[0012] The ventilation apparatus can include a fan mounted on a helmet. The air inlet of the fan can be oriented so that it is in direct communication with the opening in the head cover. Means can be provided for attaching the filter mounted within the opening to the fan to maintain the fan inlet in air-tight communication with the opening and filter.

[0013] In one feature of the invention, the head cover is formed of a film of an elastic, optically clear, air-impermeable material. When the head cover is inflated, any creases or wrinkles in the film are smoothed out so that the inflated head cover presents an undistorted viewing area for the wearer. The air-impermeability allows the head cover to retain its inflated shape when the air pressure within the airspace is above atmospheric. In certain specific embodiments, portions of the head cover can be air-permeable, to provide venting for the head cover. However, in accordance with the most preferred embodiment, air within the inflated head cover is vented through the neck opening and down through the gown.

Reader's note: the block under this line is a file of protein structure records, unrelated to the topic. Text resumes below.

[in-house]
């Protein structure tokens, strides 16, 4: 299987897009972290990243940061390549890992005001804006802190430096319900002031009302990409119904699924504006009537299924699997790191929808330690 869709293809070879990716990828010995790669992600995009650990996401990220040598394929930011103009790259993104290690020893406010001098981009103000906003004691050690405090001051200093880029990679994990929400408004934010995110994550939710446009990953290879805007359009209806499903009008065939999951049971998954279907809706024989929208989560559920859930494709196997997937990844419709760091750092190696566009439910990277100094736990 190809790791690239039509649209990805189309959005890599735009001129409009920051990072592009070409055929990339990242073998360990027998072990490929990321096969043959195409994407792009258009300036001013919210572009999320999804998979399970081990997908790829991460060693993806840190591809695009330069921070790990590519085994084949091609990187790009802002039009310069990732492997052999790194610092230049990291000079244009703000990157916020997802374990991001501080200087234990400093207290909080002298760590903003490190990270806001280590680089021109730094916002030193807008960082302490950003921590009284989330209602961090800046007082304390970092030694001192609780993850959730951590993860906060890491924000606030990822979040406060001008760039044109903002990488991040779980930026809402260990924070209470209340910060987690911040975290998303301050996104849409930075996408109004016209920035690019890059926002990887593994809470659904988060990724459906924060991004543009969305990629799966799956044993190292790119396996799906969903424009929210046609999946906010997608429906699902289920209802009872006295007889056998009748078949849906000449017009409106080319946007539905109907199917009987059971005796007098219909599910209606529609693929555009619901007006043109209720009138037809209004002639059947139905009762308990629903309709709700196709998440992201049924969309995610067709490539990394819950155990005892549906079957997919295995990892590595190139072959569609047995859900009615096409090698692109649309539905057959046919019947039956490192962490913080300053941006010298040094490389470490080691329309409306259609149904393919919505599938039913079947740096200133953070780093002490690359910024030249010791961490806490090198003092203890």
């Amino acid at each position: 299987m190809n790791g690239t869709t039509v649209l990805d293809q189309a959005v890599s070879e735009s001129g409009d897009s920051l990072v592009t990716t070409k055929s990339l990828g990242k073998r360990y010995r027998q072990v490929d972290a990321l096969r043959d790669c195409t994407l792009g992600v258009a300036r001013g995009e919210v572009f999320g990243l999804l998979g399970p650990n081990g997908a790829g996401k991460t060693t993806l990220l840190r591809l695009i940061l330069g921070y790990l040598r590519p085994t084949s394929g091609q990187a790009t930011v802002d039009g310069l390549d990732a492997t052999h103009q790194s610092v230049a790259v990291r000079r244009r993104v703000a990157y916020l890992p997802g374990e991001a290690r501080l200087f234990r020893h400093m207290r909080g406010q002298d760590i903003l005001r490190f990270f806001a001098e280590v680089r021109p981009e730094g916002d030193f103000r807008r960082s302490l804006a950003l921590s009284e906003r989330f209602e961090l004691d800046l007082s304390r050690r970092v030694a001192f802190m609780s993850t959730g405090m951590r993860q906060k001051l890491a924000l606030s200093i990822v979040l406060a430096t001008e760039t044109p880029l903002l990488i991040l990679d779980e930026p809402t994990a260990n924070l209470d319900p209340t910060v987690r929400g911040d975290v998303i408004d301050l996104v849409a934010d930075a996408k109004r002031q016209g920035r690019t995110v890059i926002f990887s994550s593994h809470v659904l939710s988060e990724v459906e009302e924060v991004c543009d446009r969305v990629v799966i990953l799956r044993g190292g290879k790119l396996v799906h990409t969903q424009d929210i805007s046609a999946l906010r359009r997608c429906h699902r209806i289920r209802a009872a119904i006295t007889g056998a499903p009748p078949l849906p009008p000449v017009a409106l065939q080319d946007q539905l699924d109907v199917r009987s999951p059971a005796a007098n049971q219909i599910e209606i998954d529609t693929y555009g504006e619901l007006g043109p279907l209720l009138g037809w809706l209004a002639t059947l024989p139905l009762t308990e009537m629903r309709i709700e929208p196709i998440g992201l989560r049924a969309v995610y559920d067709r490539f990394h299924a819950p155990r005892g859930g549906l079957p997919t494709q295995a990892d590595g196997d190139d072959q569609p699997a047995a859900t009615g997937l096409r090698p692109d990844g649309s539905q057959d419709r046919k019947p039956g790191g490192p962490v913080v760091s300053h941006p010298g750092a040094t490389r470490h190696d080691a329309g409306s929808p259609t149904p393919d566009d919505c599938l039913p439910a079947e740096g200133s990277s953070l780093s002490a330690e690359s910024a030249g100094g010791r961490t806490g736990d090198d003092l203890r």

[0014] In one aspect of the invention, the entire head cover film is composed of the optically clear, inflatable material. With this embodiment, the inflated head cover presents an uninterrupted, undistorted 360° viewing area. In some protective garments, the head cover is remote from the head of the wearer, so the wearer can rotate his/her head fully within the head cover. In other instances, the head cover may be associated with a helmet worn by the person, so that head movement is kept to a minimum. In these instances, only a portion of the inflated head cover need provide an optically clear film. The remainder of the head cover film may be optically translucent or even opaque, and may include a coating to reduce the transparency of this remainder portion.